Electrostatic force question

  1. 1. The problem statement, all variables and given/known data
    Three charged particles form a triangle: particle 1 with charge Q1=80nC is at xy coordinates (0,3.00mm) particle 2 with charge q2 is at (0,-3.00mm) and particle 3 is at(4.00mm,0). In unit vector notation, what is the electrostatic force on particle 3 due to the other two particles if Q2 is equal to (a) 80.0 nC and (b) -80nC?

    The book lists the answers as: (a).(0.829N)i and (b) (-.621N).




    2. Relevant equations

    F= (|Q1||Q2|*K)/r^2

    k=permittivity constant 8.99x10^9
    r= distance between the charges

    theta= arctan(y/x)
    3. The attempt at a solution

    I have tried countless different ways to do it and can't seem to get the book's answer. I have played around with the numbers for over 3 hours and havent found anything that works. Any help would be GREATLY appreciated as I have no idea how close or far away I am.

    The last way I tried it was by drawing out the triangle. I found theta to be arctan(3/4)=36.869degrees

    F=((.64x10^24)*8.99x10^9)/(6x10^-3)^2=159.822 nC/m^2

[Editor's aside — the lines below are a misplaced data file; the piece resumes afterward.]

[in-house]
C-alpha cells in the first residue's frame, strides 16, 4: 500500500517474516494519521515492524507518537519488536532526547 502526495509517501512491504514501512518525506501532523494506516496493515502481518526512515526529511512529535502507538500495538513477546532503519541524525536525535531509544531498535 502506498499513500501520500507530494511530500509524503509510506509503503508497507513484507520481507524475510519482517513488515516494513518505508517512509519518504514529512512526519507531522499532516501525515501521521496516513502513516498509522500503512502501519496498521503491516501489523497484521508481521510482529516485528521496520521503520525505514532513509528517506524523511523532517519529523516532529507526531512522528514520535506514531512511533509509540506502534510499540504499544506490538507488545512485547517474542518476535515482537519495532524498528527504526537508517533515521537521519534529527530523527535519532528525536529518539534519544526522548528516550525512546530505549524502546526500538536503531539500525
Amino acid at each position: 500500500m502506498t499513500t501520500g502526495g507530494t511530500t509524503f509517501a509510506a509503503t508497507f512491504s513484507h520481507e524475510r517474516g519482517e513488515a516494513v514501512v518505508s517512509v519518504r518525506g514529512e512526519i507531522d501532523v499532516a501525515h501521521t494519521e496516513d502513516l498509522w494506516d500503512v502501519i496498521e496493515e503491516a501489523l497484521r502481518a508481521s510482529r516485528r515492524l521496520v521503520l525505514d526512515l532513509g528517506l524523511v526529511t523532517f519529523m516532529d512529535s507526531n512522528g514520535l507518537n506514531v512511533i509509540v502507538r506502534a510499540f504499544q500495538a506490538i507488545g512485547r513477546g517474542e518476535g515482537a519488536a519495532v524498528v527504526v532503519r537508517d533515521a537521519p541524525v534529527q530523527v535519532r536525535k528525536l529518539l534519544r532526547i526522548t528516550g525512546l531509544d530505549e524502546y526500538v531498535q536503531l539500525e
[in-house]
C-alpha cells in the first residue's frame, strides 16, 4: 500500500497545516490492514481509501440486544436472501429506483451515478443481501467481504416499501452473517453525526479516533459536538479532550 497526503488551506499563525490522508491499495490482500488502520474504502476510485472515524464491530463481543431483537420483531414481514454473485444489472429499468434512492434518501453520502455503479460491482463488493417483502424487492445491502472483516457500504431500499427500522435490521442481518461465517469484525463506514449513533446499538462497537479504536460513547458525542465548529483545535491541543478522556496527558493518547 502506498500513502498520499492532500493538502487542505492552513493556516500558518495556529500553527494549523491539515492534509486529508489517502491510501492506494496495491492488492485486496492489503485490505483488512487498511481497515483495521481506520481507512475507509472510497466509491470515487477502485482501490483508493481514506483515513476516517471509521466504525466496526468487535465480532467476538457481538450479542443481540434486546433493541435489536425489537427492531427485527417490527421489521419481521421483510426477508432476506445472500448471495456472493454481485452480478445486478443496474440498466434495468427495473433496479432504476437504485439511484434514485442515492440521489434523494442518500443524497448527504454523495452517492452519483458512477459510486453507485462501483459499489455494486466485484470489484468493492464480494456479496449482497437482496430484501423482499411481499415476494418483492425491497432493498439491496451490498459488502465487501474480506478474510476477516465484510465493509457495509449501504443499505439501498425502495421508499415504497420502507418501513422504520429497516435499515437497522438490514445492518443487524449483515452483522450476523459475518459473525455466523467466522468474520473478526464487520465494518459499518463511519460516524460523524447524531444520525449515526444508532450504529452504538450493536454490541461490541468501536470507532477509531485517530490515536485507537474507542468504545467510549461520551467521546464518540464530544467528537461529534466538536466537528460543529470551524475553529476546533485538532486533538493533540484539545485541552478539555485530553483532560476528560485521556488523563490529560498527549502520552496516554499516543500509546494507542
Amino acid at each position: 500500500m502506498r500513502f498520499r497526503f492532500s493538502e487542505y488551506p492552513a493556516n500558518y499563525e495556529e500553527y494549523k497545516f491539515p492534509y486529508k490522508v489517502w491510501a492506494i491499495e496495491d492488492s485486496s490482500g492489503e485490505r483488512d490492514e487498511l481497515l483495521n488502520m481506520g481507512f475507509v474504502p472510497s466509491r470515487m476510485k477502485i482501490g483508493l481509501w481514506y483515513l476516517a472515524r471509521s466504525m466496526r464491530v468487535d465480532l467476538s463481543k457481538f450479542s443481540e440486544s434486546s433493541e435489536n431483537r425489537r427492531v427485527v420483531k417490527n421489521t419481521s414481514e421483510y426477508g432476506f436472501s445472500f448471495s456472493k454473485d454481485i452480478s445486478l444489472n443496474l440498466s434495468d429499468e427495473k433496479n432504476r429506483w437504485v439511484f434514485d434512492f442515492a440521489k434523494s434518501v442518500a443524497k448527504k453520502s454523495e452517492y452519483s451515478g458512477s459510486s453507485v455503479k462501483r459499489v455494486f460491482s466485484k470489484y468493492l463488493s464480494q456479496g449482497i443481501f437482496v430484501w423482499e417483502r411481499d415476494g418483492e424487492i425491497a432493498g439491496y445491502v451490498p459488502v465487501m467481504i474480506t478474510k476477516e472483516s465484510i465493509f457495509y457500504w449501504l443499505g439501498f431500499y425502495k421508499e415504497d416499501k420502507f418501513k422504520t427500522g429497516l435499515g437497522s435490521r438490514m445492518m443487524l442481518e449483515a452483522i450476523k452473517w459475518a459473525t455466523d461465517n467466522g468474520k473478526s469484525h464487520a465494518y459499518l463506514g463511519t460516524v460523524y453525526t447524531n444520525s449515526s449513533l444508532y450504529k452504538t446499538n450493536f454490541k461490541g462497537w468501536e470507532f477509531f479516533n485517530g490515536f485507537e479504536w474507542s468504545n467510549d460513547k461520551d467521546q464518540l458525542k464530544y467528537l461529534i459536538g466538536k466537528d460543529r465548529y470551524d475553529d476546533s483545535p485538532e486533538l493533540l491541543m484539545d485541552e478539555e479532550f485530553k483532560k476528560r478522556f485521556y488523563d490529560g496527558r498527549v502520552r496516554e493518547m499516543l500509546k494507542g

Fx=159.822cos(36.869)=-127.851
    Fy=159.822sin(36.869)=95.89132
    Fy= 159.822

    sqrt((159.822+95.89132)^2+(-127.851)^2))=285.8973

    I have no idea what the units are there after all that on the latest try, nor what that answer means.
     
  2. jcsd
  3. Redbelly98

    Redbelly98 12,036
    Staff Emeritus
    Science Advisor
    Homework Helper

    What is the charge of particle #3?

    What does this have to do with Q3, the particle you are asked to calculate the force for?

    Yes.

    q1 q2 = (.64x10^24) -- Use Q3 instead of Q2. Is the exponent really +24?
    k = 8.99x10^9 -- Yes
    r = (6x10^-3) -- No. You need the distance between q1 and q3, not between q1 and q2.

    This will be correct once you calculate F correctly. Just keep track of whether these components are + or -.
     
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